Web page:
A theoretical study has been made to derive the energy spectrum of random-pulse time-series. Since the pulse width corresponds to a rupture time of a random fault patch, the random time-series approximates short-period seismic radiation from the heterogeneous faultings. Assuming exponentially decaying pulses, a parameter S is introduced as the inverse of pulse relaxation times. Energy spectra of the random time series are expressed by a Lorentzian-like spectrum of 1/(ω2+S2) with a weighting function P(S), where ω is angular frequency. Cases that P(S) represents the probability density for Gaussian, uniform, and power-law distributions are studied. It is found that the power-law distributions are related to the probability density distribution specified by the Cantor set. Spectra converge respective constant values at the low frequency end, whereas in high frequencies they show the ω-2 decay. The energy spectrum for the Gaussian is described by the Lorentzian with a spectral corner frequency of the mean value of S. Linear and quadratic power-law distributions of S suggest the Lorentzian-like energy spectra. Fractal spectrum is obtained from the uniform distribution and distributions specified by the Cantor set, showing the 1/f and 1/f1+δ spectra, where f is the frequency and δ is a small fractional number between 0 and 1. The fractional power of spectral decay is related to the variance of the probability distribuition.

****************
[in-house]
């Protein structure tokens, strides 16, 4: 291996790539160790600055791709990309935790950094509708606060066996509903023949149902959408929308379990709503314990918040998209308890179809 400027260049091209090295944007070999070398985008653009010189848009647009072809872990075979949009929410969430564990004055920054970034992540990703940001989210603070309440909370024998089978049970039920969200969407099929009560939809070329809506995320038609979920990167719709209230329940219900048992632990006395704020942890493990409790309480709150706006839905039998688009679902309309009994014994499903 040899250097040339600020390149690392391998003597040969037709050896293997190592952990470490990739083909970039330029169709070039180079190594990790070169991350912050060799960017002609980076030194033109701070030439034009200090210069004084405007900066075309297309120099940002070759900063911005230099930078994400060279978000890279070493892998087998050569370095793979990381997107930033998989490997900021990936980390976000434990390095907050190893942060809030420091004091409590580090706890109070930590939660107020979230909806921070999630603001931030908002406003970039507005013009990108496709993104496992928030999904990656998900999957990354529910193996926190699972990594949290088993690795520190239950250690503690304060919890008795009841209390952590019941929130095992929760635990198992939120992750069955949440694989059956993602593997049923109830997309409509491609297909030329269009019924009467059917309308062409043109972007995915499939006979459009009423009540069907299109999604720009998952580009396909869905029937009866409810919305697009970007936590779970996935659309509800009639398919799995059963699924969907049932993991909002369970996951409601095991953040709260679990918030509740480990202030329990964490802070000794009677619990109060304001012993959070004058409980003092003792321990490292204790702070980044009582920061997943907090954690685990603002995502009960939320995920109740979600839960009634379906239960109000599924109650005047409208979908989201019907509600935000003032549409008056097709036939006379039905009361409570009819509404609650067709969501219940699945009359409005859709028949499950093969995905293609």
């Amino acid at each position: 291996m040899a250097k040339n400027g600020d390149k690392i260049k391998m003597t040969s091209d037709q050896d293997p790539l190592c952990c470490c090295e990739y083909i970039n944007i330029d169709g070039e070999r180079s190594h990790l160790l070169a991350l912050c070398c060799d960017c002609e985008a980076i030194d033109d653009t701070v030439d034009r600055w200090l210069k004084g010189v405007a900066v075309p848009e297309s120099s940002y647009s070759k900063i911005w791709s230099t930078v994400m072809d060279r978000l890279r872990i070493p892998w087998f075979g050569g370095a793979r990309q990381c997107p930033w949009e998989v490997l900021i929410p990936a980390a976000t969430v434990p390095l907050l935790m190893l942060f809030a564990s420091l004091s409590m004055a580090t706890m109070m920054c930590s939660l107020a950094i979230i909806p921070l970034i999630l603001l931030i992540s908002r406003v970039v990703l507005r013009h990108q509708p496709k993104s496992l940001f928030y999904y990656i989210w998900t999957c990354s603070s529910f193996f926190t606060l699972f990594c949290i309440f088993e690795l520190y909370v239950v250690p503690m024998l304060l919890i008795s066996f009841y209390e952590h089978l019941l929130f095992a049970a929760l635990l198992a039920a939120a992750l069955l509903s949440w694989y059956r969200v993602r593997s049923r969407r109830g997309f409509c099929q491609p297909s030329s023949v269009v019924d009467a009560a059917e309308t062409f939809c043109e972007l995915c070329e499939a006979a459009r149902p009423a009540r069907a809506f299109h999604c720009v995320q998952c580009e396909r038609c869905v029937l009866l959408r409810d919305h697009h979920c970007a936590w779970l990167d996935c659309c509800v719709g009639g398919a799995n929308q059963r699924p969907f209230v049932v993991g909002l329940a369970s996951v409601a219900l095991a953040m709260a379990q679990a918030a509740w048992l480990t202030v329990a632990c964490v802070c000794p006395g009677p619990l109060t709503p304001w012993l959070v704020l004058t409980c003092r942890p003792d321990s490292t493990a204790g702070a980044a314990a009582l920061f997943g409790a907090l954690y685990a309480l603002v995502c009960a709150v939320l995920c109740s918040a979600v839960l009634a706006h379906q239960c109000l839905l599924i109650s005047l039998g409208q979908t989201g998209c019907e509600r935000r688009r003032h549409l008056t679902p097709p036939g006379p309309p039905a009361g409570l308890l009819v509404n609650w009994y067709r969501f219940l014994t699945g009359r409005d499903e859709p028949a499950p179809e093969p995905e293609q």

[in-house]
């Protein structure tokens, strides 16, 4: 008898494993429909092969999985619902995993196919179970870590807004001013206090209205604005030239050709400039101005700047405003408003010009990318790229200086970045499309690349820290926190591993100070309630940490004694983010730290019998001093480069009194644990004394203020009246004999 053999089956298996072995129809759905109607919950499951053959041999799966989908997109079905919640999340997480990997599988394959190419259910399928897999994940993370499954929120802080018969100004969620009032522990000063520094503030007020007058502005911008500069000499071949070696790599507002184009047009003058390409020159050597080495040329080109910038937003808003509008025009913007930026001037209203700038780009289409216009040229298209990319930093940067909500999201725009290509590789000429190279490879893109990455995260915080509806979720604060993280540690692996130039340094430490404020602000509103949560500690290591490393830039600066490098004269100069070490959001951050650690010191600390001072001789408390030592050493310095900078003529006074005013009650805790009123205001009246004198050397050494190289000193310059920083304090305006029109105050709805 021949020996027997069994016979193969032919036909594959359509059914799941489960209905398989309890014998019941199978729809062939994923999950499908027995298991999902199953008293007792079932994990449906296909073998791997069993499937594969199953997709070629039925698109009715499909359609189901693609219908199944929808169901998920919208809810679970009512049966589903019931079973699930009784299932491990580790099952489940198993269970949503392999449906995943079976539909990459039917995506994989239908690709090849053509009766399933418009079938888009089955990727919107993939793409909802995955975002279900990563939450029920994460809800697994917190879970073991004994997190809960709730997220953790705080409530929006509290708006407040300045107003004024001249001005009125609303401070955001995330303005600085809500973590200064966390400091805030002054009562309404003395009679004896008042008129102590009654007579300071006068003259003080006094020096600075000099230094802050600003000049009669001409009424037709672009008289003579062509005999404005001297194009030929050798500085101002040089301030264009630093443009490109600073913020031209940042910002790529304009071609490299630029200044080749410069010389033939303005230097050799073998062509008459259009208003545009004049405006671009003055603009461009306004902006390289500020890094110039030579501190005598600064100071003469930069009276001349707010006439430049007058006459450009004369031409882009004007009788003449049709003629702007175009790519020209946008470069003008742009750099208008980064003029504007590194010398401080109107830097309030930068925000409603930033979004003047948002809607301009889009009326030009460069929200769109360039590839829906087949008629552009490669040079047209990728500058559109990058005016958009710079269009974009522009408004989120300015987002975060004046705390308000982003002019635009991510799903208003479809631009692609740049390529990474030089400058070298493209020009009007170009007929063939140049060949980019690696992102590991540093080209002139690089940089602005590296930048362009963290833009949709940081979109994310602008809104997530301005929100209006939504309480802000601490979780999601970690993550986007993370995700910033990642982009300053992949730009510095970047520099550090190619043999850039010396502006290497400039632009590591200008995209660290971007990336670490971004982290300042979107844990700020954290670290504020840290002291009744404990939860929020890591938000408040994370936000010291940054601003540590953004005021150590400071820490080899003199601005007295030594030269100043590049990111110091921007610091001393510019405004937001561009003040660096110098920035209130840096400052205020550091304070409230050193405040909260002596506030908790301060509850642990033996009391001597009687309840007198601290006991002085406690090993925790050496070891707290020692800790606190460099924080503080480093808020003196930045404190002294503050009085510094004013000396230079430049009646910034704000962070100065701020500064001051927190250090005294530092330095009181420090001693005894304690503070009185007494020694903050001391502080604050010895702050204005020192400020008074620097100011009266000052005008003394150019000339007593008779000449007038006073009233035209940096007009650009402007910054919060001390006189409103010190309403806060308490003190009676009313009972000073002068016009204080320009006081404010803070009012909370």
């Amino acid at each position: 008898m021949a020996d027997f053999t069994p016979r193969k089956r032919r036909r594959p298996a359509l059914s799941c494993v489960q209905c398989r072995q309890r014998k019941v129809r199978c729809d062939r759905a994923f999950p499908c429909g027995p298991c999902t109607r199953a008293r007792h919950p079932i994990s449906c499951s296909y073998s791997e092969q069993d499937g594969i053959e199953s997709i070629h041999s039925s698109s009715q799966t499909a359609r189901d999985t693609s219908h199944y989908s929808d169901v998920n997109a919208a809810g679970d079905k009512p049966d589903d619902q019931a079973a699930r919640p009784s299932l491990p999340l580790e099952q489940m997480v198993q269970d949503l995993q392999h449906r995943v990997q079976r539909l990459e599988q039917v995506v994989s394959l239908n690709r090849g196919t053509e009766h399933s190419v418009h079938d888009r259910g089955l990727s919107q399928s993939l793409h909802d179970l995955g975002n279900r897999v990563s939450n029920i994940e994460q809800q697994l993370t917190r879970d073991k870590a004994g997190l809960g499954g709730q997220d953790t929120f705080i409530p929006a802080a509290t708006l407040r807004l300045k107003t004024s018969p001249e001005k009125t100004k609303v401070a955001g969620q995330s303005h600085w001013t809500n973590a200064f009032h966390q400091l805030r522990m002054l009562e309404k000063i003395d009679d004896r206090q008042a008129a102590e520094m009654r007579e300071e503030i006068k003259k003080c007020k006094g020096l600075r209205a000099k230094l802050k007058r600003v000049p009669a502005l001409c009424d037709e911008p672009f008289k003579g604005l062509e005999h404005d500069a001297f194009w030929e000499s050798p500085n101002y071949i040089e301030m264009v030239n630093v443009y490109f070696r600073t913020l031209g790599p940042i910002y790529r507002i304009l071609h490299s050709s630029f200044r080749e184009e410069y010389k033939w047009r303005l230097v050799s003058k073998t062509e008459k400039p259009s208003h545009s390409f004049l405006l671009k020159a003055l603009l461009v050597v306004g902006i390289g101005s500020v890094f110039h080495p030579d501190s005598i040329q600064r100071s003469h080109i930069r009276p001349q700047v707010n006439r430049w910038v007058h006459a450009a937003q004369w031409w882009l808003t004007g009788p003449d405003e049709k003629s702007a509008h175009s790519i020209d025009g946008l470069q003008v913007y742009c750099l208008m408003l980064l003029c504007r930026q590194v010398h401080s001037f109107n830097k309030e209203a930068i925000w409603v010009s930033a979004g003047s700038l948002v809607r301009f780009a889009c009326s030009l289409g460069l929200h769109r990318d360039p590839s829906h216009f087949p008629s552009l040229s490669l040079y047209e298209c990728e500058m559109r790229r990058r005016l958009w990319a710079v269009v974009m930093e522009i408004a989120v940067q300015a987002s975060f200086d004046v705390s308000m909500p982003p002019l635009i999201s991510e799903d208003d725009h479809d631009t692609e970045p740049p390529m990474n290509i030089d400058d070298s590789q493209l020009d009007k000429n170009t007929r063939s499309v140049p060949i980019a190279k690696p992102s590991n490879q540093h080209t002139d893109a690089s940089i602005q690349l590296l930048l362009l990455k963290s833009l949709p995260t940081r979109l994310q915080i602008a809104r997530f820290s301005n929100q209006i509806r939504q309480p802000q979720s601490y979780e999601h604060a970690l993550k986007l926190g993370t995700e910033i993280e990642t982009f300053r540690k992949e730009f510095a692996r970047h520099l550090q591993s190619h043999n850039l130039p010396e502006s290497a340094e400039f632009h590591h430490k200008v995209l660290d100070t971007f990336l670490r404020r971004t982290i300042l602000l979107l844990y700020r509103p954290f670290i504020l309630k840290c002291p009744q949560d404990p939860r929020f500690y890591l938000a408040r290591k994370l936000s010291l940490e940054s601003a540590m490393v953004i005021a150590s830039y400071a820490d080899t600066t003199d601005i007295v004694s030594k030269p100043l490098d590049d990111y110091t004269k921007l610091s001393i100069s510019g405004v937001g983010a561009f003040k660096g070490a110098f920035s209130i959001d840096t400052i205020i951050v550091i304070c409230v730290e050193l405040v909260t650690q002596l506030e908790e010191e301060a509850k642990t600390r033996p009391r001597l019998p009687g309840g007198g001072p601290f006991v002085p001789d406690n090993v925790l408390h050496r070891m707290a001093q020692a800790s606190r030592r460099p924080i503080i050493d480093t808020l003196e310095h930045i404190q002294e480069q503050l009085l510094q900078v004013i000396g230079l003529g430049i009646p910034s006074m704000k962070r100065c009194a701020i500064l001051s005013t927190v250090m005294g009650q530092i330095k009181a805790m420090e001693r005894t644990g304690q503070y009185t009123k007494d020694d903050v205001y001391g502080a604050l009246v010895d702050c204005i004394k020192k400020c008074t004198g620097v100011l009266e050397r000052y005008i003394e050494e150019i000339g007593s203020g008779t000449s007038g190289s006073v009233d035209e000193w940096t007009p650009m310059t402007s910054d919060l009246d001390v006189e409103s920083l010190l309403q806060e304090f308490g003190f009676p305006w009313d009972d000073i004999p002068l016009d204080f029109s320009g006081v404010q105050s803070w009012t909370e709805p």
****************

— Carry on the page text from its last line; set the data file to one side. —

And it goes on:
The characteristic structure of the Wadati-Benioff zone (WBZ) beneath Kyushu is presented from detailed examinations of the space distribution of intermediate-depth earthquakes. The data for this study are from the Japan Meteorological Agency Seismological Bulletins from January 1983 to April 1987. The WBZ beneath Kyushu, north of the Tokara Channel which lies above the significant transverse discontinuity of the zone, is divided into three segments by two transverse discontinuities which are located in central Kyushu and southern Kyushu (the central part of Kagoshima prefecture). In the northern segment of about 130km in strike length, the WBZ of 10 to 20km in thickness dips at an angle of about 60° at depths of around 80km, and about 65° in the lower portion extending to a depth of about 140km. The central segment of about 125km length changes strike from that of the northern segment, N15°E, to N27°E. The WBZ of 20 to 30km thick dips at an angle of about 60° at depths of 80 to 100km, and 60° to 70° at depths of about 100km or more. The deepest portion of the zone is around 170km. The southern segment of about 250km length strikes to N24°E. The zone of 50 to 60km in thickness dips at angles of 55° to 60° at depthes of about 80km and greater, and extends to about 200km in depth. The major structure defined by the WBZ seems to be mirrored in the structure of the oceanic region ranging from the zone to the trench axis. The transverse discontinuity separating the northern and central segments may be connected to the tectonic line separating source regions of the 1968 and 1984 large Hyuga-nada earthquakes from those of the other large earthquakes of 1931, 1941 and 1961. The discontinuity separating the central and southern segments connects probably with the tectonic line separating Hyuga-nada region and the southeast of Kyushu region. The active volcanoes in southern Kyushu (the central and southern segments), which is characterized by a fairly good volcanic lineament, are situated on the WBZ at depths of about 80 to 100km. This is a general characteristic for the active volcanoes in the island arcs. In the northern segment, however, the volcanoes seem to be hardly related to the WBZ. For instance, Asosan volcano lies to the west of the zone, though this volcano is petrologically referred to the Ryukyu type as those in southern Kyushu.